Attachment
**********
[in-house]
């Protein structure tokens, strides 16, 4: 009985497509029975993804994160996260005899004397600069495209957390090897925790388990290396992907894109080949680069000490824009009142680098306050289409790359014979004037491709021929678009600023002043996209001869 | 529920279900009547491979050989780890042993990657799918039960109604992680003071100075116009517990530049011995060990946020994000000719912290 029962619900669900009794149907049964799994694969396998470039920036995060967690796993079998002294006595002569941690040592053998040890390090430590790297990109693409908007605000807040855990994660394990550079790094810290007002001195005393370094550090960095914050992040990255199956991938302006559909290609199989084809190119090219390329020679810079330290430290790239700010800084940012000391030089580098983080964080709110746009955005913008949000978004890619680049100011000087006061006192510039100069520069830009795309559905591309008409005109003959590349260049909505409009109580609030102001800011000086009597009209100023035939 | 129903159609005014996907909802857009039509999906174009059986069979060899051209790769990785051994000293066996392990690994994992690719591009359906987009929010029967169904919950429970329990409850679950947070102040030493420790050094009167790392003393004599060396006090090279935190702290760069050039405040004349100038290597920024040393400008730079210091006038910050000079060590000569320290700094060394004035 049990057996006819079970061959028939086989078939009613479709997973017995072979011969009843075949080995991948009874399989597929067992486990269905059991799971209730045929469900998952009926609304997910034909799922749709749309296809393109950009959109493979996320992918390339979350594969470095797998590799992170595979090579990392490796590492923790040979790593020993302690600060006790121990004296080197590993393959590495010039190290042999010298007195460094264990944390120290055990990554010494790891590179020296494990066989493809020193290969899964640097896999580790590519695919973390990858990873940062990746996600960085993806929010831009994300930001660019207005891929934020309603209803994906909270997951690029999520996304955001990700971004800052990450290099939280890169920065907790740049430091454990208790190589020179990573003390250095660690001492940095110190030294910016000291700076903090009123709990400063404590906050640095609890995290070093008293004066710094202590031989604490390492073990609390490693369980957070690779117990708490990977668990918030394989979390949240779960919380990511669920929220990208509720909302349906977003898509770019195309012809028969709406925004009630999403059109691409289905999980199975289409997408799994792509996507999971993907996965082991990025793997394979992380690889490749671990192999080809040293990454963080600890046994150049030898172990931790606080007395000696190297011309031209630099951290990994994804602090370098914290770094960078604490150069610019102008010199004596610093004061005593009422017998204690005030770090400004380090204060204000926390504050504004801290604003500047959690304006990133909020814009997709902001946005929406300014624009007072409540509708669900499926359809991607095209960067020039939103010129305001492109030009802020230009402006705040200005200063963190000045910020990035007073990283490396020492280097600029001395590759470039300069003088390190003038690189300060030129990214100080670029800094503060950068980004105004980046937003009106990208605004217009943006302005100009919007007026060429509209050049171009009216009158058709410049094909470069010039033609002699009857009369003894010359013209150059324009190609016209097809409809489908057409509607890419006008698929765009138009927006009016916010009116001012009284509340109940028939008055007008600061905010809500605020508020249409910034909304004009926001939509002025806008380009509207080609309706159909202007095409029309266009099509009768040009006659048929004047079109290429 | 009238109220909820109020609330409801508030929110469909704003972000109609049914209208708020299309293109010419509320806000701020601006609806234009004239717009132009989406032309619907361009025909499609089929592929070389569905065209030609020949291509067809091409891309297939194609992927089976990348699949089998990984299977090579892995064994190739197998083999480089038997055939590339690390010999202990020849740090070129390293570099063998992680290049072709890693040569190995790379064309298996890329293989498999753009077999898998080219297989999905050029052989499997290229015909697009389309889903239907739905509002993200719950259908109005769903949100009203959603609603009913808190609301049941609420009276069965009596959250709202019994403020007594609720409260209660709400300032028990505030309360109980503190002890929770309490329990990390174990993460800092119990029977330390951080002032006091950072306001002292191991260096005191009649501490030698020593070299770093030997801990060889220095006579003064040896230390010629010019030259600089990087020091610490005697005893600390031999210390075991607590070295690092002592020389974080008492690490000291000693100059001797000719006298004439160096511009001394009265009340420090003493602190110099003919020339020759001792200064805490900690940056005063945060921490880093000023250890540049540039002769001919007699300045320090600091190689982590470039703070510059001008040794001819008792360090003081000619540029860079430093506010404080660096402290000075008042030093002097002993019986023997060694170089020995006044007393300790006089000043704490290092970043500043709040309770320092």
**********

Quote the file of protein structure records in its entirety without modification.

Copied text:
[in-house]
């Protein structure tokens, strides 16, 4: 009985497509029975993804994160996260005899004397600069495209957390090897925790388990290396992907894109080949680069000490824009009142680098306050289409790359014979004037491709021929678009600023002043996209001869 | 529920279900009547491979050989780890042993990657799918039960109604992680003071100075116009517990530049011995060990946020994000000719912290 029962619900669900009794149907049964799994694969396998470039920036995060967690796993079998002294006595002569941690040592053998040890390090430590790297990109693409908007605000807040855990994660394990550079790094810290007002001195005393370094550090960095914050992040990255199956991938302006559909290609199989084809190119090219390329020679810079330290430290790239700010800084940012000391030089580098983080964080709110746009955005913008949000978004890619680049100011000087006061006192510039100069520069830009795309559905591309008409005109003959590349260049909505409009109580609030102001800011000086009597009209100023035939 | 129903159609005014996907909802857009039509999906174009059986069979060899051209790769990785051994000293066996392990690994994992690719591009359906987009929010029967169904919950429970329990409850679950947070102040030493420790050094009167790392003393004599060396006090090279935190702290760069050039405040004349100038290597920024040393400008730079210091006038910050000079060590000569320290700094060394004035 049990057996006819079970061959028939086989078939009613479709997973017995072979011969009843075949080995991948009874399989597929067992486990269905059991799971209730045929469900998952009926609304997910034909799922749709749309296809393109950009959109493979996320992918390339979350594969470095797998590799992170595979090579990392490796590492923790040979790593020993302690600060006790121990004296080197590993393959590495010039190290042999010298007195460094264990944390120290055990990554010494790891590179020296494990066989493809020193290969899964640097896999580790590519695919973390990858990873940062990746996600960085993806929010831009994300930001660019207005891929934020309603209803994906909270997951690029999520996304955001990700971004800052990450290099939280890169920065907790740049430091454990208790190589020179990573003390250095660690001492940095110190030294910016000291700076903090009123709990400063404590906050640095609890995290070093008293004066710094202590031989604490390492073990609390490693369980957070690779117990708490990977668990918030394989979390949240779960919380990511669920929220990208509720909302349906977003898509770019195309012809028969709406925004009630999403059109691409289905999980199975289409997408799994792509996507999971993907996965082991990025793997394979992380690889490749671990192999080809040293990454963080600890046994150049030898172990931790606080007395000696190297011309031209630099951290990994994804602090370098914290770094960078604490150069610019102008010199004596610093004061005593009422017998204690005030770090400004380090204060204000926390504050504004801290604003500047959690304006990133909020814009997709902001946005929406300014624009007072409540509708669900499926359809991607095209960067020039939103010129305001492109030009802020230009402006705040200005200063963190000045910020990035007073990283490396020492280097600029001395590759470039300069003088390190003038690189300060030129990214100080670029800094503060950068980004105004980046937003009106990208605004217009943006302005100009919007007026060429509209050049171009009216009158058709410049094909470069010039033609002699009857009369003894010359013209150059324009190609016209097809409809489908057409509607890419006008698929765009138009927006009016916010009116001012009284509340109940028939008055007008600061905010809500605020508020249409910034909304004009926001939509002025806008380009509207080609309706159909202007095409029309266009099509009768040009006659048929004047079109290429 | 009238109220909820109020609330409801508030929110469909704003972000109609049914209208708020299309293109010419509320806000701020601006609806234009004239717009132009989406032309619907361009025909499609089929592929070389569905065209030609020949291509067809091409891309297939194609992927089976990348699949089998990984299977090579892995064994190739197998083999480089038997055939590339690390010999202990020849740090070129390293570099063998992680290049072709890693040569190995790379064309298996890329293989498999753009077999898998080219297989999905050029052989499997290229015909697009389309889903239907739905509002993200719950259908109005769903949100009203959603609603009913808190609301049941609420009276069965009596959250709202019994403020007594609720409260209660709400300032028990505030309360109980503190002890929770309490329990990390174990993460800092119990029977330390951080002032006091950072306001002292191991260096005191009649501490030698020593070299770093030997801990060889220095006579003064040896230390010629010019030259600089990087020091610490005697005893600390031999210390075991607590070295690092002592020389974080008492690490000291000693100059001797000719006298004439160096511009001394009265009340420090003493602190110099003919020339020759001792200064805490900690940056005063945060921490880093000023250890540049540039002769001919007699300045320090600091190689982590470039703070510059001008040794001819008792360090003081000619540029860079430093506010404080660096402290000075008042030093002097002993019986023997060694170089020995006044007393300790006089000043704490290092970043500043709040309770320092």